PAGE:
About 48.7% of equity investors tend to redeem their mutual fund portfolios within two years or less, though most investors are well aware of the importance of long-term investing and the power of compounding. These were the findings of a recent survey.
At least 15.6% of equity assets do not stay invested even for more than six months, while 10.9% of equity assets stay invested for 6-12 months, and 22.2% of equity assets stay invested for 12-24 months, as per the Association of Mutual Funds in India (AMFI) data as of June 30, 2023.
While 89% of investors are aware that understanding risk appetite is crucial in choosing the right mutual fund, only about 27% of investors said that they considered their risk appetite before investing.
Furthermore, the survey reveals that 53% of investors are not quite confident when it comes to personal risk assessment during the process of choosing a mutual fund.
At the same time, about 59% of investors still regard past performance as one of the crucial benchmarks when it comes to investing in mutual funds.
Out of the 27% of respondents who claimed to take risk appetite into account, 64% were not aware of risk profiler as a tool to evaluate risk appetite. However, of the total number of survey respondents, at least 30% of respondents were aware of the risk profiler.
The survey highlighted that investors are aware of the importance of risk profiling but might not be well-versed with risk profiler as a tool for assessing personal risk, which could lead to a potential mismatch between personal risk and that of the mutual fund.
This could lead to a mismatch in personal risk with the fund risk. For instance, a particular mutual fund chosen for the short-term duration may perhaps carry high risk and might not be suitable for the stated risk profile.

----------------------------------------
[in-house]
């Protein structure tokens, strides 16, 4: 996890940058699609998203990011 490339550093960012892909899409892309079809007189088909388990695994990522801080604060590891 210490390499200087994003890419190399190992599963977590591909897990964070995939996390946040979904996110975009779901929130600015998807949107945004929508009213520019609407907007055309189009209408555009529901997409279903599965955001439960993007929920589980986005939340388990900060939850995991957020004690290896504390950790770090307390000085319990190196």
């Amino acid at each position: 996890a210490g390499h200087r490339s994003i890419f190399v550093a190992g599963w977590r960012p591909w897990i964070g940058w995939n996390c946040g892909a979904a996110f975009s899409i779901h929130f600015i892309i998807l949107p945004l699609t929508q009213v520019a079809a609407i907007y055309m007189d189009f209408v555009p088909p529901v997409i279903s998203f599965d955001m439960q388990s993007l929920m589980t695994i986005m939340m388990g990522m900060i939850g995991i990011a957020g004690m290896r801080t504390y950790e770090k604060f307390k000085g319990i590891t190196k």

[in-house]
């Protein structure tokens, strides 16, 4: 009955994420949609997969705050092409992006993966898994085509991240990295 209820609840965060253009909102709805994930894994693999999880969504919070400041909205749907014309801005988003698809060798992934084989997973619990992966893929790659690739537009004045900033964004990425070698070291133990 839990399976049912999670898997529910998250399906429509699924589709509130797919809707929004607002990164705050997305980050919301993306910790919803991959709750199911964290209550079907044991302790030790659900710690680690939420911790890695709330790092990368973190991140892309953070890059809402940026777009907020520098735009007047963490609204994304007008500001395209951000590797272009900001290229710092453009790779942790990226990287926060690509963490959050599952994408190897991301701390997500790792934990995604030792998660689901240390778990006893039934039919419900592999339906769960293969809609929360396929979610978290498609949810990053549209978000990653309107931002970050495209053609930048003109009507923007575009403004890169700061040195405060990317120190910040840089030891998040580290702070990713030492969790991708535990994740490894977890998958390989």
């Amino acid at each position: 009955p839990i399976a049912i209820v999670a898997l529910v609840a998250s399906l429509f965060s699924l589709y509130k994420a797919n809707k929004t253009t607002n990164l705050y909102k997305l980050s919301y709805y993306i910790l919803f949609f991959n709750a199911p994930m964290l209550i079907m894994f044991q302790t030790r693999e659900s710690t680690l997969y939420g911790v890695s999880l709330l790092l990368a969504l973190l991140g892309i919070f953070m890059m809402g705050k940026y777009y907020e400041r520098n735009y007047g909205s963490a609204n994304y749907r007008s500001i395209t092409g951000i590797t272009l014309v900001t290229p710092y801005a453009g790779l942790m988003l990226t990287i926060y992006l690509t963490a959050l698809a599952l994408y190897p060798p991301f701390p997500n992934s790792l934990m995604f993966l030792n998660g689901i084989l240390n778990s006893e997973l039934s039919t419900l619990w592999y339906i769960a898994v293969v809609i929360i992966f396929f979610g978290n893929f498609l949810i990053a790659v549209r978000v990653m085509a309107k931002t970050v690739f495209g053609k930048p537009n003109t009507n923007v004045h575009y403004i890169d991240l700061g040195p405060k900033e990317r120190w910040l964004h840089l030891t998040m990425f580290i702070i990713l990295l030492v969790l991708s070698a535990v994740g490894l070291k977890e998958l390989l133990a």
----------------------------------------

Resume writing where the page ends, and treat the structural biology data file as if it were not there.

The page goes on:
About 53% of investors stated that they were not quite confident when assessing their risk capacity while choosing a mutual fund.
At least 61% of the respondents were not well-versed in what risk-o-meter highlights. A mere 16% of the total respondents were aware of a risk-o-meter and that it indicated fund risk, claiming to check the risk-o-meter before making an investment.
Similarly, about 66% of investors stated that they would like to understand more about the risk-o-meter and its importance when it comes to making informed decisions.
The survey, through mapping of investor returns with fund returns, tried to evaluate the impact of churning on both over a number of years for equity, hybrid, and debt funds.
The survey’s findings underlined that investor returns were significantly lower than both point-to-point fund returns and systematic investment returns for all three categories, i.e. equity, hybrid, and debt funds.
Rajiv is an independent editorial consultant for the last decade. Prior to this, he worked as a full-time journalist associated with various prominent print media houses. In his spare time, he loves to paint on canvas.